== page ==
- Technique:Lost-wax casting and patinated
- Dimensions:142 x 42,5 x 41,5 cm
- Edition/serial number:Nominative copy
- Category: Sculpture
- Entry date:1988
- Register number:AS10557
Between 1928 and 1934 Joan Miró approaches the techniques of collage and building objects as a means of anti-pictorial rebellion against the traditional concepts of art. In his final period, from the sixties onwards, he aims to create a series of works that preserve his traditional and fascinating attraction to objects, yet the clear desire to build a corpus of sculptures leads him to the use of one of the most ancient techniques from this discipline: casting.The Museo Reina Sofía’s collection of Miró sculptures, consisting of 43 works dating from 1967 to 1981, responds to this criterion. They are works that arise from a great variety of always humble objects, and that after a long process of definition in which he prepared a multitude of drawings and sketches, was completed with the casting and the patinating of the bronze in the Parellada workshop in Barcelona.The work Figure (Figure, 1969) is a free-standing sculpture made from artistic elements including two tree trunks, a pumpkin, several forks and a model of a head, which together form a hybrid personage. As the artist would say, it is an invented figure that is taken directly from reality. With these simple elements, Miró builds an evocative image which introduces us to his personal universe of symbols, in which the marvellous upper portion of the work, implying arrow shapes emerging from the head, is a direct reference to the hair and birds in his paintings from the same period, such as Femme, oiseau, étoile (Homenatge a Pablo Picasso) (Woman, Bird, Star [Homage to Picasso]) that forms part of the Museum’s collection. The concept of monumentality is present in this sculpture, which is reminiscent of a woman seated on the ground that seems to be touching the stars, and, to remove any doubt, on the back of the piece a star sign is included.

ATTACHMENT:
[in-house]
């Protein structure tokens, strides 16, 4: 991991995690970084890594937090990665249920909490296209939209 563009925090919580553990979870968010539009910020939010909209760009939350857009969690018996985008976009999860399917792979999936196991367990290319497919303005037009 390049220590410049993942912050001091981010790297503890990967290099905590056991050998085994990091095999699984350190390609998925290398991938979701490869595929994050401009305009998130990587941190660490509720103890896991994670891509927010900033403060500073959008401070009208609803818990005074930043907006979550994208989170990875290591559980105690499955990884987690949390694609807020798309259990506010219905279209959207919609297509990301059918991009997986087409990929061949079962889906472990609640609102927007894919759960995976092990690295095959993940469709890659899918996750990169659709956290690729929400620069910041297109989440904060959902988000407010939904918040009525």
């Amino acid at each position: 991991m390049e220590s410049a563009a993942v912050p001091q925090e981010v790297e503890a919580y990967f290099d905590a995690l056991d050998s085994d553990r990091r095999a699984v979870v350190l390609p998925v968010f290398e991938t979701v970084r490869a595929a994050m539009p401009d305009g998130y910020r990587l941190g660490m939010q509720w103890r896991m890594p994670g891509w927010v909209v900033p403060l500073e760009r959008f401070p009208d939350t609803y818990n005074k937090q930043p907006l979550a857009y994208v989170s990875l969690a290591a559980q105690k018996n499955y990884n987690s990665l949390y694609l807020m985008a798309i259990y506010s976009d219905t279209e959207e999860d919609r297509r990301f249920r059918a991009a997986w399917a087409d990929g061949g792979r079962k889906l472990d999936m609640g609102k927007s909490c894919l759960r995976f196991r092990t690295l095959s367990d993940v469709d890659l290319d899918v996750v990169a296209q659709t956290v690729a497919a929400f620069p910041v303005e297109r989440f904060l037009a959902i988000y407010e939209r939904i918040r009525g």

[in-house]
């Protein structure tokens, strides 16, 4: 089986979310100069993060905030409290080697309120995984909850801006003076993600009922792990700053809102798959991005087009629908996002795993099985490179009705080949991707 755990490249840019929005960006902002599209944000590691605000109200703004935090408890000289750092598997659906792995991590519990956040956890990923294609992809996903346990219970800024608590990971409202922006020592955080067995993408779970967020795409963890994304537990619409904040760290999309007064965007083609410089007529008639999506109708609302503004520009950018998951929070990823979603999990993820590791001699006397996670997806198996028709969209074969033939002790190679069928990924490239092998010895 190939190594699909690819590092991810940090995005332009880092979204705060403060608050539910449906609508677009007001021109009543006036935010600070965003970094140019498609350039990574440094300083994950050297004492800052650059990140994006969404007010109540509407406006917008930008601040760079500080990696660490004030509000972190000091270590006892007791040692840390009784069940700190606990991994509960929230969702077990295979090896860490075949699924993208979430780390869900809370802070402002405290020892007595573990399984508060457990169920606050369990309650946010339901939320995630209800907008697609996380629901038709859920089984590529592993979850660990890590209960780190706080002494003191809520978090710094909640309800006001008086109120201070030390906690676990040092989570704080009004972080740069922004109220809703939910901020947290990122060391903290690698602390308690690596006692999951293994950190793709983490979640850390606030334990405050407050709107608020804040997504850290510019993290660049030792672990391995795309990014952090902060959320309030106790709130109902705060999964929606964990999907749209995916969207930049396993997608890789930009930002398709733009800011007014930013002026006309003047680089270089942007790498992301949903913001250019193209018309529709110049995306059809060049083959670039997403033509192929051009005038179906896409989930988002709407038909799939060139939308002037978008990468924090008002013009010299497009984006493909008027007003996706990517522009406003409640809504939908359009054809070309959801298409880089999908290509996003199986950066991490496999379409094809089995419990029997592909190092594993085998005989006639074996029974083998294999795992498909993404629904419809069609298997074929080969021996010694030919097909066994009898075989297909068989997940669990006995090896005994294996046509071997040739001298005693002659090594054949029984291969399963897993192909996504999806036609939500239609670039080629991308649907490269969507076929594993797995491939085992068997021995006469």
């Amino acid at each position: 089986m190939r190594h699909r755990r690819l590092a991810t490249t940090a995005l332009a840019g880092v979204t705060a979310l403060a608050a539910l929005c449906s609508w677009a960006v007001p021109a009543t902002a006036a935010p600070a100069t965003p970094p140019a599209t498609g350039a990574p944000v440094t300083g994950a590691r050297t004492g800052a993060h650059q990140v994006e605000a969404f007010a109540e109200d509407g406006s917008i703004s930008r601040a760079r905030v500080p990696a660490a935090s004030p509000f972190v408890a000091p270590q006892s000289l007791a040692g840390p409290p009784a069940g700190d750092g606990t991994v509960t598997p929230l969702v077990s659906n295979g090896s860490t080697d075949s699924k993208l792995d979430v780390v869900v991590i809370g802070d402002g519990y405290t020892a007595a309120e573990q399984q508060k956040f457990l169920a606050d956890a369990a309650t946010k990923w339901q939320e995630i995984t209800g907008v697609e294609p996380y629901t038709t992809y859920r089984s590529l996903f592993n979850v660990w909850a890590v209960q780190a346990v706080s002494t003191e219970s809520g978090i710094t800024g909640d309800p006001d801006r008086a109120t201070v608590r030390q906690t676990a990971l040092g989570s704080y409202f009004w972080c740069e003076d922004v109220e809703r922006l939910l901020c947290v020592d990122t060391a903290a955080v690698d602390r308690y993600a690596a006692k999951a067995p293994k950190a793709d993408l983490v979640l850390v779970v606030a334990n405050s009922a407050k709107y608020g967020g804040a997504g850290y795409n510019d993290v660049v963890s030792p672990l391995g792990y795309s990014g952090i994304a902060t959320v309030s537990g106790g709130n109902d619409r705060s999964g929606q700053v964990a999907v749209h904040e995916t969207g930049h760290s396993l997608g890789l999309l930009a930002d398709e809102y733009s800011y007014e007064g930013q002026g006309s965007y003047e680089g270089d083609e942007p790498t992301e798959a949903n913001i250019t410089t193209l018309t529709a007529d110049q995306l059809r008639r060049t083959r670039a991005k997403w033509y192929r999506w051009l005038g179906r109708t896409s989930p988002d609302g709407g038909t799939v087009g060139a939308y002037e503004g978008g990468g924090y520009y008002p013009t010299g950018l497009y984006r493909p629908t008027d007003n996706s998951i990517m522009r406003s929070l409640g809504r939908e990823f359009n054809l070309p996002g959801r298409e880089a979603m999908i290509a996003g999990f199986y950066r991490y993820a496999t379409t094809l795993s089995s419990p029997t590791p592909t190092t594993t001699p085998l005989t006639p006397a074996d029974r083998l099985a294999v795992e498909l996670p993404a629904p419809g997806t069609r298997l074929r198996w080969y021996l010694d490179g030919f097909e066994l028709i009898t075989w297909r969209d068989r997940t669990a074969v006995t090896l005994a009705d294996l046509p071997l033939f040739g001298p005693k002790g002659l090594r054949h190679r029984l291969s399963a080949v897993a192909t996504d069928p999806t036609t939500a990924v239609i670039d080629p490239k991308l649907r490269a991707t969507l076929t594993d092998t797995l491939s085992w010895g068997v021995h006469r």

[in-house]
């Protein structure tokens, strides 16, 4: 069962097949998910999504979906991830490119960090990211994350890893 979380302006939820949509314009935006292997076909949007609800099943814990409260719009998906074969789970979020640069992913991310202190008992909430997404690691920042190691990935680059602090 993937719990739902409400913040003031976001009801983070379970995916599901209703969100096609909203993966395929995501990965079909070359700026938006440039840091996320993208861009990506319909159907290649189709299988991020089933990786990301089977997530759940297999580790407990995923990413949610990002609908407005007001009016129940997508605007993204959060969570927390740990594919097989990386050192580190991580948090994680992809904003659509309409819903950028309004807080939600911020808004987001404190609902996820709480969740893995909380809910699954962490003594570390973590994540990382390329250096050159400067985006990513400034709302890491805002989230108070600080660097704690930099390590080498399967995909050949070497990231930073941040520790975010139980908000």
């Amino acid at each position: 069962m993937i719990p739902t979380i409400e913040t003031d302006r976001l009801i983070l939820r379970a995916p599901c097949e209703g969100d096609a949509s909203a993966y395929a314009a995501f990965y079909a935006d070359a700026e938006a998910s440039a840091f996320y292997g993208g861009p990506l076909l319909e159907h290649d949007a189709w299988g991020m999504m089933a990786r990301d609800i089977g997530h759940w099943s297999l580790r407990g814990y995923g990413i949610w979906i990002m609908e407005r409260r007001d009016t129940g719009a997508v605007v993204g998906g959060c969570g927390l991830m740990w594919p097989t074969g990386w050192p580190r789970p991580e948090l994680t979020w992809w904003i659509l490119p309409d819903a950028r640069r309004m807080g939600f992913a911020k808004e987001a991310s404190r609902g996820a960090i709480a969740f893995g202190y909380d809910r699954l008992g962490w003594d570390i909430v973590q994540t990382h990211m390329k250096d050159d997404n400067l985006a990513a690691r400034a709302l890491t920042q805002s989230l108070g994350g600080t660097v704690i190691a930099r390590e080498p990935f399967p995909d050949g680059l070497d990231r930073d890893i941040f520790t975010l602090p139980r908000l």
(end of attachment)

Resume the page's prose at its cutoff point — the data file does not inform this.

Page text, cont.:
Carmen Fernández Aparicio